Let’s face it – Today’s world is full of insecurity, anxiety and stress. We say NO!
We strive to promote confidence and self love.
Here’s a list of easy tricks to make you feel great about yourself when you're feeling down (and won't cost you a penny)!
If you have these skills perfected – YOU GO GIRL!! Be a gem, and share them with a friend who might need a boost.
#1. List your strengths
It’s important to take the time to identify your strengths. No we’re not talking about those squats at the gym. Sit down and make a list of your top strengths — aim for 10 and be creative!
Lock up your modest internal editor in another room. Don’t be too humble, be accurate, and be easy on yourself.
#2. Celebrate your wins
Boost your well-being by acknowledging your achievements, big and small. After creating an endless to-do list, getting through a hectic day and realizing you have an even bigger list tomorrow, it’s likely that you will overlook what could be a major source of daily happiness.
Eating a healthy breakfast, saying "no" to someone, taking time for yourself, going to the gym, facing a fear, or even completing a small task should be considered an achievement!
#3. Accept compliments
Do you deflect compliments? While most people often can't fully accept compliments, YOU need to make sure you start believing them.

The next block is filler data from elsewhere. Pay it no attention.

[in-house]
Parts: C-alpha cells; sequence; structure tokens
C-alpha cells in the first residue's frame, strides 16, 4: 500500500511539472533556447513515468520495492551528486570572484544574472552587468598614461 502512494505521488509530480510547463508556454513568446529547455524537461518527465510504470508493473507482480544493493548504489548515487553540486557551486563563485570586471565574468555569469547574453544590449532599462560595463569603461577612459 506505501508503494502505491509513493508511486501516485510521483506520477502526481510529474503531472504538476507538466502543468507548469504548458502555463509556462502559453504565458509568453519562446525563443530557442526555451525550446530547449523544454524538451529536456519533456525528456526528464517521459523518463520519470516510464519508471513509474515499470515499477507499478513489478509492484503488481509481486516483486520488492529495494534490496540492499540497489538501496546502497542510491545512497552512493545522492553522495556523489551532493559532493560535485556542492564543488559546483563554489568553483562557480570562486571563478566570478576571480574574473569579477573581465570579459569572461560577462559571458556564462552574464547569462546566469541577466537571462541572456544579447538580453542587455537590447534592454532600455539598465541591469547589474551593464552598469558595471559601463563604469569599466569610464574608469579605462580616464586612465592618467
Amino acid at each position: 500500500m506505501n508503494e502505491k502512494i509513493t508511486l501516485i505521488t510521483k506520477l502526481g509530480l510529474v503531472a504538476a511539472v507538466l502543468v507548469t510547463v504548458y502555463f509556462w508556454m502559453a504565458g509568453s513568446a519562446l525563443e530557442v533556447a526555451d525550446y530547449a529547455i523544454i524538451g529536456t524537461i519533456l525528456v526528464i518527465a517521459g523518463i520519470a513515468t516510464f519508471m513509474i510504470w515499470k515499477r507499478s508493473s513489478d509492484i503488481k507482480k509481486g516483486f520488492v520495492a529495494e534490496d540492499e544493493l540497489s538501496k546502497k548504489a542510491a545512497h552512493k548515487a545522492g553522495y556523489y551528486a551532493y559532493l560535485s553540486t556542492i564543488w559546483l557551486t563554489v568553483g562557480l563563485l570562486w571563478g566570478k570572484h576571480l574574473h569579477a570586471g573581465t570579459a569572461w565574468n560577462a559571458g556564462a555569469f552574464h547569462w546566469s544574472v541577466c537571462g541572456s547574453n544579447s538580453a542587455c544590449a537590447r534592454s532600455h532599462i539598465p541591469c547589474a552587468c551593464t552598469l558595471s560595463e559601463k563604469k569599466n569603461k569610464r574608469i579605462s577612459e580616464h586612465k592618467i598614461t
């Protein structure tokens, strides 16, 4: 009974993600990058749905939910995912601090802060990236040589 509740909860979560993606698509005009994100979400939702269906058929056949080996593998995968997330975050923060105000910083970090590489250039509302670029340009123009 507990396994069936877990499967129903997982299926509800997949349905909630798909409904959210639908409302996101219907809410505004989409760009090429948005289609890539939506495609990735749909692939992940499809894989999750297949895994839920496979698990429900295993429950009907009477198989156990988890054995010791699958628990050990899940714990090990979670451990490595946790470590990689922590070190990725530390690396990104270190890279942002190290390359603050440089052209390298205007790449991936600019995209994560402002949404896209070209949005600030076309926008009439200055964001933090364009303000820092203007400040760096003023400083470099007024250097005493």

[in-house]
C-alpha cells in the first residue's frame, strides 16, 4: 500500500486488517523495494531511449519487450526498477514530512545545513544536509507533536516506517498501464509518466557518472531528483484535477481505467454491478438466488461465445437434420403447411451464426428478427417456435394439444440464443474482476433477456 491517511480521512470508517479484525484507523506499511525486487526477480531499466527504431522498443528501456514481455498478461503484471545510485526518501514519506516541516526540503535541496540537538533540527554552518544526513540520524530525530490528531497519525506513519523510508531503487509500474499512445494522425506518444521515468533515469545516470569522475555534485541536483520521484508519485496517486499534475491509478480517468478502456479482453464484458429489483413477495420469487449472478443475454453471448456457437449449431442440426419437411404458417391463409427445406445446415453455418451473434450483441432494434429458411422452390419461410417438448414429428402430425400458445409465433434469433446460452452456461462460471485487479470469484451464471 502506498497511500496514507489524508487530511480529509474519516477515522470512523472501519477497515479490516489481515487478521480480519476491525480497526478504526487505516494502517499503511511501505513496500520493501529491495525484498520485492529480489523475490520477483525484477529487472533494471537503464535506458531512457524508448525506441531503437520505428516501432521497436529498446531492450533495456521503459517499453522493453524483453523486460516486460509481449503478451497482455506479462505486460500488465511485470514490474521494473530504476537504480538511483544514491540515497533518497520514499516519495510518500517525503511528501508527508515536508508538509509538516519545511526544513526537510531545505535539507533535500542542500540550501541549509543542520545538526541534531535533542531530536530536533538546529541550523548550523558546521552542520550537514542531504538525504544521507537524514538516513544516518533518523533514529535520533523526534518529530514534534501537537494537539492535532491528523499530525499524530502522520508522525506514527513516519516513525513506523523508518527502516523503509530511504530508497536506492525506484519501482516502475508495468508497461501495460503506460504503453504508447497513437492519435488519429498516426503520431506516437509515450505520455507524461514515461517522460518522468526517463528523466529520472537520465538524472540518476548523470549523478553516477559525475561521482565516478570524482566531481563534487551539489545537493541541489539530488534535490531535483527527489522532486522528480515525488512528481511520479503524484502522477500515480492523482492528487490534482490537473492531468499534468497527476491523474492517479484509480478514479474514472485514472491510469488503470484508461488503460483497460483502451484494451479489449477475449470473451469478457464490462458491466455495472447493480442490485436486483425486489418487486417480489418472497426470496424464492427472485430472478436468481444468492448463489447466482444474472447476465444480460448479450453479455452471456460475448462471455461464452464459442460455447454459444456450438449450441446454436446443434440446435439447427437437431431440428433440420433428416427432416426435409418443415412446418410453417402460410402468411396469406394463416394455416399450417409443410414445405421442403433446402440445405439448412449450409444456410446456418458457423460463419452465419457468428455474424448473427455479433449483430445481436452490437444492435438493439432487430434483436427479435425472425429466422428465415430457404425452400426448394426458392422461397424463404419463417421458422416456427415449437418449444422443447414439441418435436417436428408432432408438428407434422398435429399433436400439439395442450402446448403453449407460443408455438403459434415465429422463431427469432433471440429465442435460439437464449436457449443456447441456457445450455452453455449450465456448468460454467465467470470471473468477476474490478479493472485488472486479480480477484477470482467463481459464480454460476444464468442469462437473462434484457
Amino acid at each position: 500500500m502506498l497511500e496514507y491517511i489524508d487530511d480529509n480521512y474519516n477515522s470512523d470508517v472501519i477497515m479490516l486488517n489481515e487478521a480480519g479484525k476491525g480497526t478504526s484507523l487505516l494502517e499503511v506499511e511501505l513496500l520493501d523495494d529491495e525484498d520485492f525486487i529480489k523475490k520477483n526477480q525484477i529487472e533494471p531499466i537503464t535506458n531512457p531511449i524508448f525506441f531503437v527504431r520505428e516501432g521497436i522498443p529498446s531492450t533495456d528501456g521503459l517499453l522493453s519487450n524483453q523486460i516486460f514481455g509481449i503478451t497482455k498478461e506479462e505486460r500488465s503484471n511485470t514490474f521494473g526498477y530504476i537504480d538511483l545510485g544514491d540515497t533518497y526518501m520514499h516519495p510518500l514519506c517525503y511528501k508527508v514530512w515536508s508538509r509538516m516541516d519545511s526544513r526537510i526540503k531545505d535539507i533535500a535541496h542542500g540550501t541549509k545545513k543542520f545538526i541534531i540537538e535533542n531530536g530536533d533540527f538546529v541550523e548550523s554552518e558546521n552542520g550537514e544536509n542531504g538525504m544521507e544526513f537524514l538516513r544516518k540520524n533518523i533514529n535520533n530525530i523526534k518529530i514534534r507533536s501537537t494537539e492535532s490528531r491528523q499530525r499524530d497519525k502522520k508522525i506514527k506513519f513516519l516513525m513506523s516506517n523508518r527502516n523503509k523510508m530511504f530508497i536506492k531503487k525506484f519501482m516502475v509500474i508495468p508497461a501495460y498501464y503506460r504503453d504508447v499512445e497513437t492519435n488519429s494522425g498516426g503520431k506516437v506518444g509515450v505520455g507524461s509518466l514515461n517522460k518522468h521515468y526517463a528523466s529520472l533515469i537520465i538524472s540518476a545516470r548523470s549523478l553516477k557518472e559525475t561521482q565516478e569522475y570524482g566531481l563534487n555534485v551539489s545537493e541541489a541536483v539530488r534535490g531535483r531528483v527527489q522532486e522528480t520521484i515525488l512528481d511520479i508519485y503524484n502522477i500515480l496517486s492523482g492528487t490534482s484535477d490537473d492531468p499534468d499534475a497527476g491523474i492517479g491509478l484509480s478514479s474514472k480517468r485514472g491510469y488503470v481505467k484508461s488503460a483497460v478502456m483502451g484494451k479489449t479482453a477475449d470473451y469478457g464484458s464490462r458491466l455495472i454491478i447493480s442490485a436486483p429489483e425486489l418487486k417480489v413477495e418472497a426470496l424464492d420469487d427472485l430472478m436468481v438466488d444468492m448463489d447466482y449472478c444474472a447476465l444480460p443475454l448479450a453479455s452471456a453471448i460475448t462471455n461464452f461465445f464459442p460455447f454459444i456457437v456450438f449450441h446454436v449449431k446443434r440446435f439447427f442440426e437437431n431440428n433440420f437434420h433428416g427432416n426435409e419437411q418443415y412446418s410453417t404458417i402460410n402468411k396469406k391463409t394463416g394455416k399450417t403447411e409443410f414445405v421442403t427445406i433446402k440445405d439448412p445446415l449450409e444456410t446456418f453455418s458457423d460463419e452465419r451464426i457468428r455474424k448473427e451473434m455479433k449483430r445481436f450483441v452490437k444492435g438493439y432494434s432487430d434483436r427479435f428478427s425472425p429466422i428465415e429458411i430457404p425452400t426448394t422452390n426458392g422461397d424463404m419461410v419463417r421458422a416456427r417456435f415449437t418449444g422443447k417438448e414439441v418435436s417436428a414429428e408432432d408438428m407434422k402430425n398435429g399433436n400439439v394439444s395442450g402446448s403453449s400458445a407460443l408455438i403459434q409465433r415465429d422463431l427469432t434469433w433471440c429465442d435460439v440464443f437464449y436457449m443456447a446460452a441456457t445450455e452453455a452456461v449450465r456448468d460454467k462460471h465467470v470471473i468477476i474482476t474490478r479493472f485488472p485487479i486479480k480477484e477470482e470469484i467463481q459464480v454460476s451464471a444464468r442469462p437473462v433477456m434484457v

First - stop thinking that accepting compliments makes you conceited.
Second - it’s okay to let yourself feel proud of something you did. It’s quite possible to be modest, while still being grateful and gracious.
#4. Feel good about your financial situation
Most people have financial trouble at some point in your life, but if you are able to pay your bills, save some money, and still splurge from time to time, you're way ahead of the game.
Knowing that you have fewer debts, money for emergencies, and a retirement plan in action can reduce your stress. You sleep better, your overall health improves, and you feel happier about life.
#5. Don’t “should” yourself
“I should go to bed earlier,” “I know I should meditate more,” “I should probably cut out sugar,” and “I shouldn’t drink as much wine.”
Feeling guilty and overwhelmed breeds inaction and stagnancy, so the more you feel like you “should” do something, the less likely you’ll actually do it. Getting in touch with “what’s most important to me right now?” is a fantastic way to strip “should” of its unwarranted power.
This post was brought to you by Pristine in Saint John, N.B.